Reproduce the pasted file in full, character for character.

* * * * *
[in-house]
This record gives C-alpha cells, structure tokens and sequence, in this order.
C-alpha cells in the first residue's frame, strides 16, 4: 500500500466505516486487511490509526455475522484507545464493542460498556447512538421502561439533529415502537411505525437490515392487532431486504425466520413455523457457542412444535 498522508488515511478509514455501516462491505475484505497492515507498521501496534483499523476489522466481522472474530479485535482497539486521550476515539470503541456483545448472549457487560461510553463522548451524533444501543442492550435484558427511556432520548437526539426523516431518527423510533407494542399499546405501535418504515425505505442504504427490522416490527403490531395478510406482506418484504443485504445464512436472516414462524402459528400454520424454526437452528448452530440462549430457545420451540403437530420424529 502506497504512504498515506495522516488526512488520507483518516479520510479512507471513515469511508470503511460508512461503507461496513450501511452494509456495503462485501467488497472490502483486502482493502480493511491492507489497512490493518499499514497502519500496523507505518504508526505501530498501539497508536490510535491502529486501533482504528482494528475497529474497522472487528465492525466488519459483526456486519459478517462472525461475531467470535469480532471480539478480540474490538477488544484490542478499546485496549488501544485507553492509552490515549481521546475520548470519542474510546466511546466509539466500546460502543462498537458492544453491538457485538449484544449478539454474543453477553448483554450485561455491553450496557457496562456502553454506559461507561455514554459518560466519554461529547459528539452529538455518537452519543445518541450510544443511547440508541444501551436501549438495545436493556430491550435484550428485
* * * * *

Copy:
[in-house]
This record gives C-alpha cells, structure tokens and sequence, in this order.
C-alpha cells in the first residue's frame, strides 16, 4: 500500500466505516486487511490509526455475522484507545464493542460498556447512538421502561439533529415502537411505525437490515392487532431486504425466520413455523457457542412444535 498522508488515511478509514455501516462491505475484505497492515507498521501496534483499523476489522466481522472474530479485535482497539486521550476515539470503541456483545448472549457487560461510553463522548451524533444501543442492550435484558427511556432520548437526539426523516431518527423510533407494542399499546405501535418504515425505505442504504427490522416490527403490531395478510406482506418484504443485504445464512436472516414462524402459528400454520424454526437452528448452530440462549430457545420451540403437530420424529 502506497504512504498515506495522516488526512488520507483518516479520510479512507471513515469511508470503511460508512461503507461496513450501511452494509456495503462485501467488497472490502483486502482493502480493511491492507489497512490493518499499514497502519500496523507505518504508526505501530498501539497508536490510535491502529486501533482504528482494528475497529474497522472487528465492525466488519459483526456486519459478517462472525461475531467470535469480532471480539478480540474490538477488544484490542478499546485496549488501544485507553492509552490515549481521546475520548470519542474510546466511546466509539466500546460502543462498537458492544453491538457485538449484544449478539454474543453477553448483554450485561455491553450496557457496562456502553454506559461507561455514554459518560466519554461529547459528539452529538455518537452519543445518541450510544443511547440508541444501551436501549438495545436493556430491550435484550428485